Saturday, May 13, 2006


Avian Flu Not Quite What They Say It Is

Pandemic fears are big right now; money is being made from them. Certain politicians are making bucks off questionable vaccines for a potential flu outbreak. However.

However, there may or may not be a a major outbreak, according to the following story from the Canadian Broadcasting Company. I’m betting there won’t be a pandemic of bird flu, at least without help from one or another involved and interested governments.

It reminds me, in a way, of the apocalypitic fears at the end of 1999. Remember? Everything was going to crash; the computer systems would go down, these were End Times, etc., etc.. Like the western calendar was so important a date on it would cause world wide collapse. People are afraid, of course. These are perilous times, and the teetering facade of corporate capitalism (and its hired governments) has a lot of us worried, Not to mention the steadily consolidating neo-con dictatorship enslaving the United States, right. Pandemics are nice ways to divert people’s attention.

C B C . C A N e w s - F u l l S t o r y :
Wild birds not carrying bird flu to Europe
Last Updated Thu, 11 May 2006 22:25:09 EDT
CBC News
Flocks of wild birds migrating from Africa to Europe aren't carrying the deadly H5N1 strain of avian flu, wildlife specialists say.

Experts from the Dutch environmental group Wetlands International tested 5,000 wild birds in Africa for the virus.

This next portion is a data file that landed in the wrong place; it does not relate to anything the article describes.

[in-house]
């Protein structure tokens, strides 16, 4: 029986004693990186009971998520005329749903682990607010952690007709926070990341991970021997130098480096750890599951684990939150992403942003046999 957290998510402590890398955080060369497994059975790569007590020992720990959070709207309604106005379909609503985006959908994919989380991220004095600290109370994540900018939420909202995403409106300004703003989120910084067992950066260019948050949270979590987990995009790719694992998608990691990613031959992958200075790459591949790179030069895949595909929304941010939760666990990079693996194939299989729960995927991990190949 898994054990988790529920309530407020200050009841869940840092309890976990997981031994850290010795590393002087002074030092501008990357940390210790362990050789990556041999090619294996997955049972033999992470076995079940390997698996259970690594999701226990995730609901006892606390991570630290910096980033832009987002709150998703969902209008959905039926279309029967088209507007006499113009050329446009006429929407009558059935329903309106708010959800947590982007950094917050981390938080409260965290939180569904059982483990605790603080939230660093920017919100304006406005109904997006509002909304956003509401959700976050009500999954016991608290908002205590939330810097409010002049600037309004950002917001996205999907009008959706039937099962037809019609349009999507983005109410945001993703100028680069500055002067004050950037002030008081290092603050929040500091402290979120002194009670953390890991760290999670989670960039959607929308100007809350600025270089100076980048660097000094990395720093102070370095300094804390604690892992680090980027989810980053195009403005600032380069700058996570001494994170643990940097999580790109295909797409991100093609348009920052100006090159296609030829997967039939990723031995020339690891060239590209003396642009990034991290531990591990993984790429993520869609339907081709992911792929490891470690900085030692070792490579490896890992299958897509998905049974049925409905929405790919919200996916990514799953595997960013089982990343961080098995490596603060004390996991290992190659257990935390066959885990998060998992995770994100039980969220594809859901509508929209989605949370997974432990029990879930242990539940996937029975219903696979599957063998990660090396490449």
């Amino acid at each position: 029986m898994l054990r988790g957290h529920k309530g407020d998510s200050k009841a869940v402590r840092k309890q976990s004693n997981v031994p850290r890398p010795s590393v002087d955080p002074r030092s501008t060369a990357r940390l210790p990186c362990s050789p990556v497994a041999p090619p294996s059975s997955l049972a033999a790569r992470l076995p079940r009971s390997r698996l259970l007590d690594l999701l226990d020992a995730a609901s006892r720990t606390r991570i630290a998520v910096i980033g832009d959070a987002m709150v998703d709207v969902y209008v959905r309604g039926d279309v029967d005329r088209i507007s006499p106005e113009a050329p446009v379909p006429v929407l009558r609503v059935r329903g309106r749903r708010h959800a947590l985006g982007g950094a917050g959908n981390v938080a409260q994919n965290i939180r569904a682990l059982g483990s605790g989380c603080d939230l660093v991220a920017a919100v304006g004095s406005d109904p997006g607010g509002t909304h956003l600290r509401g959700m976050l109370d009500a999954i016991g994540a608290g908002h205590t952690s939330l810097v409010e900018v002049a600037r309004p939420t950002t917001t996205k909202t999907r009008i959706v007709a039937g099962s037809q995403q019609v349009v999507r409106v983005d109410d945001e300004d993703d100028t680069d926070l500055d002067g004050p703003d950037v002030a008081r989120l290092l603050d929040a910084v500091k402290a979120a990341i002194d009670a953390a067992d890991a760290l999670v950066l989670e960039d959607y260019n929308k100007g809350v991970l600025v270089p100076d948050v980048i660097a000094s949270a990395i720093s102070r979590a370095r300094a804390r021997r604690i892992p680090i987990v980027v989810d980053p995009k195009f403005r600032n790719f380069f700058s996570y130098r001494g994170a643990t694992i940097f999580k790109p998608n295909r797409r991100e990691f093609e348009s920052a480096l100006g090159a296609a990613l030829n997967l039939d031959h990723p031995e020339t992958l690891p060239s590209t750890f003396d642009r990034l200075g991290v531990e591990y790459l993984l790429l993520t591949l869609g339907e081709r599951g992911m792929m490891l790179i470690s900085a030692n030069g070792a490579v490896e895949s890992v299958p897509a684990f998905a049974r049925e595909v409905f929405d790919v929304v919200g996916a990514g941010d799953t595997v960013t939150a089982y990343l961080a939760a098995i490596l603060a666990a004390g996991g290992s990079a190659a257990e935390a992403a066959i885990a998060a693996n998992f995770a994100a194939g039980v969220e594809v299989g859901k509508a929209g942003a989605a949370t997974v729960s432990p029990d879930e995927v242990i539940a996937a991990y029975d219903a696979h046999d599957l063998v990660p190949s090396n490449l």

Last fall when wild birds from China started migrating through Europe to Africa, scientists feared the birds could spread H5N1 to humans or animals on other continents.

H5N1 has shown up in poultry flocks in Egypt, Nigeria and Sudan, but researchers suspect the cases resulted from the illegal trade of sick farmed birds rather than migratory birds.

The birds are now flying back through Europe.

"As far as the risk to humans, it really doesn't change anything," said Dr. Don Low, chief of microbiology at Mt. Sinai Hospital in Toronto. "We don't know exactly what is needed for strain to evolve and adapt to humans; to be able to transmit from humans to humans."

The 170 human cases of H5N1 have largely been contracted from fowl in countries where people live in close proximity to the birds.

It's not surprising that surveillance programs aren't finding the virus, said Dr. Richard Slemons, an animal influenza researcher at Ohio State University.

"We would expect … the number of birds shedding virus to be lower this time of the year than it is during the fall migration when the birds move south," said Slemons.

No one knows why that's the case.

Copyright ©2006 Canadian Broadcasting Corporation - All Rights Reserved

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